This welcome change in the content of the play was matched by one other. Tanya Lattul and Kate Phillips present with ease the comic scene in French whereby Katherine drills herself in the English words for mundane subjects while Alice patiently teaches her albeit with strange pronunciations. Shakespeare’s sensitivity to narrative and inclusion of gentle moments is executed well here and it is a joy to watch.

Issues arrive with the design and the ‘ensemble’. Firstly, the bare set could have utilised the few objects to their full potential, so the use of tables as tables and chairs as chairs was uninventive. Then again with numerous scenes of meetings and conversations sitting down they were certainly used realistically. Beyond that the show was filled with strange set pieces and unreadable tableaux meshing objects and people to no benefit. For instance during the “battle” the tables were rigged and raised above the stage upside down illustrating nothing although one could reluctantly infer a literal metaphor- “the tables have turned!”. The Battle was an awkward mix of Stomp! with some generic chair waving in slow motion- it was the hardest element to watch. One nice moment could be found when the French leaders were symbolically reaching out to their lost subjects as the death toll climbed. Illustrated with the chairs as a threshold of death they help the (sitting down) dead to stand but they slowly slip away again, gone. However, this went on far too long and the moment was also gone. The music of the show didn’t contribute in any way and often impaired the scene it was trying to boost because they failed to make use of dramatic silence that’s greater than limited piano skills.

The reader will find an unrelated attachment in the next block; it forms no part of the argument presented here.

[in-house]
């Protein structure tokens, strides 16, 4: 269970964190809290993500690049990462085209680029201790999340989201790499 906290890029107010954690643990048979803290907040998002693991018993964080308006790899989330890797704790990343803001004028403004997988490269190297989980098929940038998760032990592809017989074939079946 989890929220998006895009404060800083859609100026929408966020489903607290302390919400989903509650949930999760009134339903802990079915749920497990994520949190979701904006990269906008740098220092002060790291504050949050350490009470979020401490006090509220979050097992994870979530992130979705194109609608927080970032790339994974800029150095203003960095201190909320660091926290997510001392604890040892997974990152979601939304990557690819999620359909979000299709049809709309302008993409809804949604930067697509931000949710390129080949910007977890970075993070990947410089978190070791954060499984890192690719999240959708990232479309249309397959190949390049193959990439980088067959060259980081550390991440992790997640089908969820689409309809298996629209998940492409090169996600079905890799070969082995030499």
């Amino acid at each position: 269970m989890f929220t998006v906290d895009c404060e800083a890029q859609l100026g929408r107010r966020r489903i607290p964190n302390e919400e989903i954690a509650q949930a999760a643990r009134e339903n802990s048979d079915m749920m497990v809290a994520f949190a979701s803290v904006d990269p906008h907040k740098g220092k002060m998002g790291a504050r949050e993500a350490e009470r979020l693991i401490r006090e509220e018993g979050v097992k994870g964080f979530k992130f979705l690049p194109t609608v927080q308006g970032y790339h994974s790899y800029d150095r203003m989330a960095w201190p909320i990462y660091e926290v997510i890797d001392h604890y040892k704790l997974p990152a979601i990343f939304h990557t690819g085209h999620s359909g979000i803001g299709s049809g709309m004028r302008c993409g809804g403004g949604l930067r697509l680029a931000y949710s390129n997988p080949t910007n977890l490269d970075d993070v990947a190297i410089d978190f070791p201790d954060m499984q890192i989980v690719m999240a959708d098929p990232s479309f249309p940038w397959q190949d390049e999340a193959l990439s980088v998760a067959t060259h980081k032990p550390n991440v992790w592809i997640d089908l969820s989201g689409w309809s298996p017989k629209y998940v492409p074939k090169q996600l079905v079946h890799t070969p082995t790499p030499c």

The rules of the space were broken in terms of the relationship of the ensemble. What started firmly as actors under performance conditions broke down during the interval. Happily lounging around making jokes and conversing undermines the established environment. Apart from setting the stage (which in itself can be quite interesting, occasionally) they didn’t need to be on set. Rather, they should have made a grand entrance that had successfully framed the piece at the outset. This casualness was embarrassing because it brought the occasion of ‘student theatre’ to attention while trying to show that they were an easy-going fun lot; what you might expect from ameteur youth groups. Keep it backstage and treat the audience like you would any other rather than as friends and relatives. It defies the purpose of showing professionalism to potential agents.

That said one cannot help feeling satisfied at the ending. For Henry the stakes were high, the gamble was costly but he is successful and we’re on his side. The training of text was very strong and they all clearly enjoyed performing it, which can make the difference for audiences of Shakespeare. The closing image of Henry and Katherine playing the piano together nicely brings the action to calm stillness before the end. One still may conclude that showcase productions are very much worth looking out for.